DCSIMG

Philip Gordon: Remarks at Working Lunch with Hungarian NGO, Media and Civil Society Representatives



I’m really delighted to be here to have an opportunity to hear from you. There are two main reasons I wanted to meet with this group. The first is to hear about your experiences in dealing with issues of media freedom and the press in Hungary on a day-to-day basis and the challenges you face in doing so. But also, and equally importantly, through my presence here to send a signal of support for you and your work.

It’s very important for the United States to demonstrate that we stand by free expression and free media, and I hope that the very fact of this event helps us to do so. We share with Hungarians immense pride in the progress that Hungary has made in the past twenty years. Through courageous efforts, Hungary has transformed itself into a mature democracy, and taken its place in Euro-Atlantic institutions like NATO and the EU, and you have much to be proud of. This success is obviously mainly due to efforts of Hungarians, but in the United States, we like to think that we had some part in helping to bring about this historic transformation as well.

From people who have accomplished so much, much is expected. With Hungary’s hard-won political maturity also comes responsibility, which is exemplified in part by Hungary’s Presidency of the European Union. As the leader of a community of democratic countries like the EU, Hungary needs to set an example for the others who are in the process of accomplishing similar transitions.

This is a difficult process for any country, because words like “transition” imply that there is an end state. But, we know that the process of democratization in some sense never really ends, and sustaining liberty and democracy requires constant vigilance, and an on-going conversation among different elements in any society. This conversation can be uncomfortable for political leaders, but it is our strongly held view that contestation and opposition are the essence of a mature democracy. Every democratic society needs to regulate vitriol. We certainly know that, and are having a debate about it in the United States. And those expressing their opinions should do so responsibly, but if efforts to regulate that vitriol end up stifling the conversation, then they endanger democracy itself. And in Hungary’s case, that would endanger the hard-won successes of the last twenty years.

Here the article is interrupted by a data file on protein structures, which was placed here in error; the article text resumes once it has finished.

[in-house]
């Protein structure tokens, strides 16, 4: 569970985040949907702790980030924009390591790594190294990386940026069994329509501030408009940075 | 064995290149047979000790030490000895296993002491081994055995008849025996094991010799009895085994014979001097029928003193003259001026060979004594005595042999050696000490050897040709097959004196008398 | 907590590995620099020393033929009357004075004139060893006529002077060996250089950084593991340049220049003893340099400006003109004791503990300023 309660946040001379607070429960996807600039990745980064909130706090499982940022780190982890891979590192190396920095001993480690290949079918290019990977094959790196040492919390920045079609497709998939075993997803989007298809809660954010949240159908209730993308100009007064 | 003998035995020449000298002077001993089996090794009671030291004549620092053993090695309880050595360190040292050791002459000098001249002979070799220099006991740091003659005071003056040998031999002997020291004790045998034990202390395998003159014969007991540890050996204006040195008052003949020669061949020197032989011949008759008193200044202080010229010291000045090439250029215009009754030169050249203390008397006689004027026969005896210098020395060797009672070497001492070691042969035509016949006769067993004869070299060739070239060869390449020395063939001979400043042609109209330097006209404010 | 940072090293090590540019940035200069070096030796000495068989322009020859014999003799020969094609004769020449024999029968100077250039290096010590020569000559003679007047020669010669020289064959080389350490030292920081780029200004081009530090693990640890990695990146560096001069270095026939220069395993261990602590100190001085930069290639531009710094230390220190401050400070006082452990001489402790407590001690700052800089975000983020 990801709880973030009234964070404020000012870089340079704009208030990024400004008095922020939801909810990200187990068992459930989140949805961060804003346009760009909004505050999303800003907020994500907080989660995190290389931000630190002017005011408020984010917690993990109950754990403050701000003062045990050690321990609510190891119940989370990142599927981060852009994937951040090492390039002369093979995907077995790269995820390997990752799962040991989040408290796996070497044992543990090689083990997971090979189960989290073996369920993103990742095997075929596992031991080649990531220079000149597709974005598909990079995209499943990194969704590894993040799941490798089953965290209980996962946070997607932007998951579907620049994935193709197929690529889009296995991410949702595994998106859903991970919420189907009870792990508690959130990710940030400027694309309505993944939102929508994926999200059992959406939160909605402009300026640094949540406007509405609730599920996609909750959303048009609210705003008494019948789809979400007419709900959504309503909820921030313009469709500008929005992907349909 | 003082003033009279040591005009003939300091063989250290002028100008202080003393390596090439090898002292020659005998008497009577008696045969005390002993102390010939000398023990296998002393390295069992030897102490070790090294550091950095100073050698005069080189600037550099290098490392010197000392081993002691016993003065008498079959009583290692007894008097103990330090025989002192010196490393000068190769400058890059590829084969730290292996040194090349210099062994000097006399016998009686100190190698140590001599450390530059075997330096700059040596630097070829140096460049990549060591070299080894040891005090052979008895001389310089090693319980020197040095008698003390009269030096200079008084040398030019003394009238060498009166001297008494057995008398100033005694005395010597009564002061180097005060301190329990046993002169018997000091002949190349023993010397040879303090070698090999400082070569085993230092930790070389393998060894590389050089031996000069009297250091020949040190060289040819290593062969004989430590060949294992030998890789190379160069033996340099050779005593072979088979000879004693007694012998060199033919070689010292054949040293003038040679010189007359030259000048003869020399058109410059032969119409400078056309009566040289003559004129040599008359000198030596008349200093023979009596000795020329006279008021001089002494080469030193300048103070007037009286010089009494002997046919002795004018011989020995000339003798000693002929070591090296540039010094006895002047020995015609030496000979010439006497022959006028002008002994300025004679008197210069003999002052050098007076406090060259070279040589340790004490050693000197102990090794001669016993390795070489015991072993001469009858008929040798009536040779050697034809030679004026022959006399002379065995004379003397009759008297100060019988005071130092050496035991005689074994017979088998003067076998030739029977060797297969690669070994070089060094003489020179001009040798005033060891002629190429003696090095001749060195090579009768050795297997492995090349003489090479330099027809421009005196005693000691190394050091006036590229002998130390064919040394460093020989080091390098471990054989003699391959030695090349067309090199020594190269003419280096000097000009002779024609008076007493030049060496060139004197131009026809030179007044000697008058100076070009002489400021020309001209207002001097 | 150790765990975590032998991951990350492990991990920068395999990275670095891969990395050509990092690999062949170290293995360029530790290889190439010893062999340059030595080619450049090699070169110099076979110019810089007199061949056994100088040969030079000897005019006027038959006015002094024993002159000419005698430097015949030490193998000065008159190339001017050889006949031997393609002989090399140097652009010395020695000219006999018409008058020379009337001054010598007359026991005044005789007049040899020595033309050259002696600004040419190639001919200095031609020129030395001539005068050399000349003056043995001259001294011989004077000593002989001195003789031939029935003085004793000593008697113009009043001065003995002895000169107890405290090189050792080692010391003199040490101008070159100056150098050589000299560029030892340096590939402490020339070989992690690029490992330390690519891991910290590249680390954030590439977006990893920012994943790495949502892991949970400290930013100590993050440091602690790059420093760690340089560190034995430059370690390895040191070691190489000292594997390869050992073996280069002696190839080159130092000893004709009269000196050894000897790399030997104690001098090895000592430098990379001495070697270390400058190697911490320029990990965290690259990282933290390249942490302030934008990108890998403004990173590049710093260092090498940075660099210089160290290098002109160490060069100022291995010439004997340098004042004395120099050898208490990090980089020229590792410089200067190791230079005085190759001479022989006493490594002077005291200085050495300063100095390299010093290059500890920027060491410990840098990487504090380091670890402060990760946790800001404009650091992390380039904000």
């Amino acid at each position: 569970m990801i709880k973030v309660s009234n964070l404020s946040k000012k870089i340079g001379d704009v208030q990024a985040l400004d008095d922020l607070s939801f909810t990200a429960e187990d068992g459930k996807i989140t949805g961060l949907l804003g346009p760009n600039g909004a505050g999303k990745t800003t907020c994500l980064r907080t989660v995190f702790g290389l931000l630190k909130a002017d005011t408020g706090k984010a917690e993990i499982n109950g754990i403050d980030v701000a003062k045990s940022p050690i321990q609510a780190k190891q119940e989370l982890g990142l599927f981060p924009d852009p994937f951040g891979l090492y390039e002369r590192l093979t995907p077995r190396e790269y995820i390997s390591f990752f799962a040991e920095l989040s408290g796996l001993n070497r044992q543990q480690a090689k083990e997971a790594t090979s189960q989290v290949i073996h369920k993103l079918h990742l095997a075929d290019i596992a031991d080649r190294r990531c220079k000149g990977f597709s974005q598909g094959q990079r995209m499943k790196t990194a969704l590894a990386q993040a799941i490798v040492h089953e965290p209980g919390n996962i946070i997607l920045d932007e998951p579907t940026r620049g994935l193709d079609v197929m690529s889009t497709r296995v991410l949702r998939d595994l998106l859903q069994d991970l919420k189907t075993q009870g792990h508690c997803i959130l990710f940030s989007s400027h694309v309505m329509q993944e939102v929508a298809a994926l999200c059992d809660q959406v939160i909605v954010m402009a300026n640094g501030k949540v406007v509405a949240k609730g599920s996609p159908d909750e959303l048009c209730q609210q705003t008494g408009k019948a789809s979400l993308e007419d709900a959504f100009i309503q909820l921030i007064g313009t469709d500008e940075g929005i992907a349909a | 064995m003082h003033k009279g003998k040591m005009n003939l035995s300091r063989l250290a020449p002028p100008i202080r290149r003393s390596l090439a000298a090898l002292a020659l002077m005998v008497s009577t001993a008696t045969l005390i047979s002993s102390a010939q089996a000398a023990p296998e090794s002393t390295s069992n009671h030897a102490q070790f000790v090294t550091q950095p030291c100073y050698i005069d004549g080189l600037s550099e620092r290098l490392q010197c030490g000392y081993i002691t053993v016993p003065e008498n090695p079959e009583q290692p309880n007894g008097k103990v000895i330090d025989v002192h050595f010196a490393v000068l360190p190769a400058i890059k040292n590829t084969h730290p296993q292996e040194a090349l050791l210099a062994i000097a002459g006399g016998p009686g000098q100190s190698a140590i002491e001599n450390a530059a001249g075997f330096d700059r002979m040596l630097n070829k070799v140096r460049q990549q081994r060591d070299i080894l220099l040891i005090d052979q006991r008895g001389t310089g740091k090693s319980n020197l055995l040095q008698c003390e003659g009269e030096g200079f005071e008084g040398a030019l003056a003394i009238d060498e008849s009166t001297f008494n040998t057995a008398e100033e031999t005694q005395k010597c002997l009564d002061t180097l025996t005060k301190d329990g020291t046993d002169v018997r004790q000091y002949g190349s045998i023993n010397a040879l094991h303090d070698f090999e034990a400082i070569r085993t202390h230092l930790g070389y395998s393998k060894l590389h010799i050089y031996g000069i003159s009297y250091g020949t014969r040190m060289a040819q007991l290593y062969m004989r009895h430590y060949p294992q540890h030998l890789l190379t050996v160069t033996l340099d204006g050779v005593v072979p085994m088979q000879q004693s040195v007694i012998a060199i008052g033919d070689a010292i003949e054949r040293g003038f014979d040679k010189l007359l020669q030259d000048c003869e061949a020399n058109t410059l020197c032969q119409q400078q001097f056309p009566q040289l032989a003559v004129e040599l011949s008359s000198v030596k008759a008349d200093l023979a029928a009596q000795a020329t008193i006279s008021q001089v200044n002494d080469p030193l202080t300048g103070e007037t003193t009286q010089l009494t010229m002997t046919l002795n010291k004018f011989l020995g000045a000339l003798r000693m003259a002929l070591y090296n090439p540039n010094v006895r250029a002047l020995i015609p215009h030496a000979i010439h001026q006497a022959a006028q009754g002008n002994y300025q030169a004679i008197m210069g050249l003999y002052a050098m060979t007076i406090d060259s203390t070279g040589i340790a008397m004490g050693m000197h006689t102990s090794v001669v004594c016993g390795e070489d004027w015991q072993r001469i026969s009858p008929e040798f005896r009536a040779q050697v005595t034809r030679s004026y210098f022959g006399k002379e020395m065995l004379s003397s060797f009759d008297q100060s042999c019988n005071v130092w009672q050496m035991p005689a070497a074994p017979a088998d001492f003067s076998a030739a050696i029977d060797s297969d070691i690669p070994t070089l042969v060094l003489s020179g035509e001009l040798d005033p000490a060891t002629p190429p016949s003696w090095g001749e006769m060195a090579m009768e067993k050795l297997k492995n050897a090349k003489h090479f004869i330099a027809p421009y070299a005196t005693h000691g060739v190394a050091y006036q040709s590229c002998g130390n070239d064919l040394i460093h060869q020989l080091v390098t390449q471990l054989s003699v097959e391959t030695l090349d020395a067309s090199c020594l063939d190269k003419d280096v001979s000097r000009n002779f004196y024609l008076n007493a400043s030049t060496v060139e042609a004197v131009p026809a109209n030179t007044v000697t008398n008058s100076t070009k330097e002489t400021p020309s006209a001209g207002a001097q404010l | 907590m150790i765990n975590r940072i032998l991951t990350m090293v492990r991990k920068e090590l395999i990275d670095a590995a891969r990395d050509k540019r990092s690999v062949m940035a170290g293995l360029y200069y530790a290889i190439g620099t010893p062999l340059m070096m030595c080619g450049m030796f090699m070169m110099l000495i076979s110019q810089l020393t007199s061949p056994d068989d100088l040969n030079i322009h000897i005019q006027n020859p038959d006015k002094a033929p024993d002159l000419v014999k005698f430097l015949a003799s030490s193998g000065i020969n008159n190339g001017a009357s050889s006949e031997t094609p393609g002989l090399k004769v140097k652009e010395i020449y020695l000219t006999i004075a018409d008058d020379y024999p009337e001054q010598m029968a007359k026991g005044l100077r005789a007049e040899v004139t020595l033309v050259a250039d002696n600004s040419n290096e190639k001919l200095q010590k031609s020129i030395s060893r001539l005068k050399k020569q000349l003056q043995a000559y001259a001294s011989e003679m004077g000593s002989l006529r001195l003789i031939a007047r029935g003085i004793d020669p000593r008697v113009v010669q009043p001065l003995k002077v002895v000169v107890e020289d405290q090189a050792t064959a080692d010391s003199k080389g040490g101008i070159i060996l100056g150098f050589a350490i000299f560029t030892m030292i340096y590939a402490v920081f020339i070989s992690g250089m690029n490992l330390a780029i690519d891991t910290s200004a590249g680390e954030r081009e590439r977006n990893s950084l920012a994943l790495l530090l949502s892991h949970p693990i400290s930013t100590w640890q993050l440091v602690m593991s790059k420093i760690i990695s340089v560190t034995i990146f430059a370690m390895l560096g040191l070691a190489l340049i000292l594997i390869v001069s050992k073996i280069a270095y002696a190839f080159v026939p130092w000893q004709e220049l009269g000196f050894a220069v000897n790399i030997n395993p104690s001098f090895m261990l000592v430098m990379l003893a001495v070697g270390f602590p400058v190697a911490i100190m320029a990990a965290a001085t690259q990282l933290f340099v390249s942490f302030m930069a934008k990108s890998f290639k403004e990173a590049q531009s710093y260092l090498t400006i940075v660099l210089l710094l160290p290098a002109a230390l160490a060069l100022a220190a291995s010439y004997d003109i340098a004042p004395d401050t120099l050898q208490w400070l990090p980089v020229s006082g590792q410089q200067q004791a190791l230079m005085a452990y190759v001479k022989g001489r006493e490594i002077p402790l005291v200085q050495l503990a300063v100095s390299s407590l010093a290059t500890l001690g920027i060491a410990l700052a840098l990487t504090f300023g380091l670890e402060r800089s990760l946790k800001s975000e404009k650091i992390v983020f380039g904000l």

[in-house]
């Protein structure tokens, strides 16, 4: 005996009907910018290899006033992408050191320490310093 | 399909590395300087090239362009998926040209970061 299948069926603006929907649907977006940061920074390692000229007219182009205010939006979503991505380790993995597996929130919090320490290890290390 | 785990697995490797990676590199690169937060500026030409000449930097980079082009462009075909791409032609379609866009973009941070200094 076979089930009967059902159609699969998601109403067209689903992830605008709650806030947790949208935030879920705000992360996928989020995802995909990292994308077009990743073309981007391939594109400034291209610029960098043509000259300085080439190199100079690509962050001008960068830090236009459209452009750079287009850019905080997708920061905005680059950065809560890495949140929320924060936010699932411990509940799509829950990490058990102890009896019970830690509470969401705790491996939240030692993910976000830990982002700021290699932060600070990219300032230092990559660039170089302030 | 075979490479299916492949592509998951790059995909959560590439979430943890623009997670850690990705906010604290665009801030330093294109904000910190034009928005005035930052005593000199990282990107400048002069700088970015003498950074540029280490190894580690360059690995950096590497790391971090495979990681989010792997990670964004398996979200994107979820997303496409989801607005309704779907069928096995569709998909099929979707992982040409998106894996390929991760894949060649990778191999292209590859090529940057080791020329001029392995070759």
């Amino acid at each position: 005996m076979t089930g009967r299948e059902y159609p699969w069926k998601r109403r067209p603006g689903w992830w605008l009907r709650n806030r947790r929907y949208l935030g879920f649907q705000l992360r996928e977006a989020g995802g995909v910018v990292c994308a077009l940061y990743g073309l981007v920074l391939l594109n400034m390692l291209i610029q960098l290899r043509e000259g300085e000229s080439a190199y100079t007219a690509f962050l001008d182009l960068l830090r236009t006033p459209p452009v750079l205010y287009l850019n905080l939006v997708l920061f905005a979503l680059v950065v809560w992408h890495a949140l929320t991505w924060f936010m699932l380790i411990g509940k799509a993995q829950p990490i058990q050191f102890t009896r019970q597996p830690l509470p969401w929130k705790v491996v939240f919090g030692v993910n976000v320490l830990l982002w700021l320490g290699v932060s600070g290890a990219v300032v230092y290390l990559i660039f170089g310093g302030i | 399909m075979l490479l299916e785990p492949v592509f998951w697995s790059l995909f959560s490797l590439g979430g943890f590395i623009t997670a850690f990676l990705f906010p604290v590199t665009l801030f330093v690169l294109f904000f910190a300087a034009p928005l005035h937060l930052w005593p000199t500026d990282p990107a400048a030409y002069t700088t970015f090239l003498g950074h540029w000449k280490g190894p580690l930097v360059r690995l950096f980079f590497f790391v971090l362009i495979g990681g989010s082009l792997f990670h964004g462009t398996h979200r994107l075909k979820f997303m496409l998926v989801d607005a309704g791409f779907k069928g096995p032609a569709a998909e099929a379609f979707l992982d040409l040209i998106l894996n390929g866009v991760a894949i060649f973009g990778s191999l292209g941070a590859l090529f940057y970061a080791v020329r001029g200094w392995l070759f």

So as leaders of media and civil society, you all play an indispensable role in promoting that conversation. And for that reason, not just here, but everywhere else we go, we seek to engage civil society leaders and representatives of the free media beyond the government to demonstrate our support for the open conversation that every democratic society needs. In this particular case, I’d be very interested in hearing from you, not just your views on the broad principles, but the specifics of how the new media law affects you and what we should know about it.

Because of our close relationship with Hungary, we take a special interest in Hungary’s continuing effort to define its democracy. I know you’re all in regular touch with the Ambassador who keeps us in Washington apprised, obviously not just on the media law, but more broadly on developments in Hungary. But it’s great for me to have the opportunity to hear from you directly, and I look forward to your thoughts on the situation.

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